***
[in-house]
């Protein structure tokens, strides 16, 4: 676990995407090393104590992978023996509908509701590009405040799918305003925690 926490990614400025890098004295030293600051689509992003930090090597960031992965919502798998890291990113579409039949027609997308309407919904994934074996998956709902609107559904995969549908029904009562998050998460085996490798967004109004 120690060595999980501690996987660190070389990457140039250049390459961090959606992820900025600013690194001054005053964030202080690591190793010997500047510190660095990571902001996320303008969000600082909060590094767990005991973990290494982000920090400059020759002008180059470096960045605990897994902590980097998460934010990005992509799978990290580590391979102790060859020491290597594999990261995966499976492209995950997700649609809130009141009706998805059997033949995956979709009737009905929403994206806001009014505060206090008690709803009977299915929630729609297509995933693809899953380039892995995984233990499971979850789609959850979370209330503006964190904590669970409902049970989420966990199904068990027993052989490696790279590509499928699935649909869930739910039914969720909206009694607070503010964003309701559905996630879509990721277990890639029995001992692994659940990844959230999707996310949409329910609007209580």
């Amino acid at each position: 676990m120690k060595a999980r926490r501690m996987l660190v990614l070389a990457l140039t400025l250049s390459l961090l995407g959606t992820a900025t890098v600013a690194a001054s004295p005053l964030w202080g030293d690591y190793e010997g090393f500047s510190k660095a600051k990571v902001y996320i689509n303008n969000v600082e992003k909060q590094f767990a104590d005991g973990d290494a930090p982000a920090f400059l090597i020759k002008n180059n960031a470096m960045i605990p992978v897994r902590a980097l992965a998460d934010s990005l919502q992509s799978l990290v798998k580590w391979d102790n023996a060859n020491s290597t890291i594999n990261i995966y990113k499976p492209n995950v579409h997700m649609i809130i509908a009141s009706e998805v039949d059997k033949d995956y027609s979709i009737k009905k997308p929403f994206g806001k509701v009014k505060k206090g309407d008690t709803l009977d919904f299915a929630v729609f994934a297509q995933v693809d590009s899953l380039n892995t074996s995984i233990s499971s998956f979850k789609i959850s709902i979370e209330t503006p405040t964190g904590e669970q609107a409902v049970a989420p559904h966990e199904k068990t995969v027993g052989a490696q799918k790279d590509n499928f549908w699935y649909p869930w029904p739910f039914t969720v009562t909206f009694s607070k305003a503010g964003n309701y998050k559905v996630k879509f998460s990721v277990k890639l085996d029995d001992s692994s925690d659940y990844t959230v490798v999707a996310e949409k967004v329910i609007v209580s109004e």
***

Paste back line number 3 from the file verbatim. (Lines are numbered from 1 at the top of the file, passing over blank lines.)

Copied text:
């Amino acid at each position: 676990m120690k060595a999980r926490r501690m996987l660190v990614l070389a990457l140039t400025l250049s390459l961090l995407g959606t992820a900025t890098v600013a690194a001054s004295p005053l964030w202080g030293d690591y190793e010997g090393f500047s510190k660095a600051k990571v902001y996320i689509n303008n969000v600082e992003k909060q590094f767990a104590d005991g973990d290494a930090p982000a920090f400059l090597i020759k002008n180059n960031a470096m960045i605990p992978v897994r902590a980097l992965a998460d934010s990005l919502q992509s799978l990290v798998k580590w391979d102790n023996a060859n020491s290597t890291i594999n990261i995966y990113k499976p492209n995950v579409h997700m649609i809130i509908a009141s009706e998805v039949d059997k033949d995956y027609s979709i009737k009905k997308p929403f994206g806001k509701v009014k505060k206090g309407d008690t709803l009977d919904f299915a929630v729609f994934a297509q995933v693809d590009s899953l380039n892995t074996s995984i233990s499971s998956f979850k789609i959850s709902i979370e209330t503006p405040t964190g904590e669970q609107a409902v049970a989420p559904h966990e199904k068990t995969v027993g052989a490696q799918k790279d590509n499928f549908w699935y649909p869930w029904p739910f039914t969720v009562t909206f009694s607070k305003a503010g964003n309701y998050k559905v996630k879509f998460s990721v277990k890639l085996d029995d001992s692994s925690d659940y990844t959230v490798v999707a996310e949409k967004v329910i609007v209580s109004e």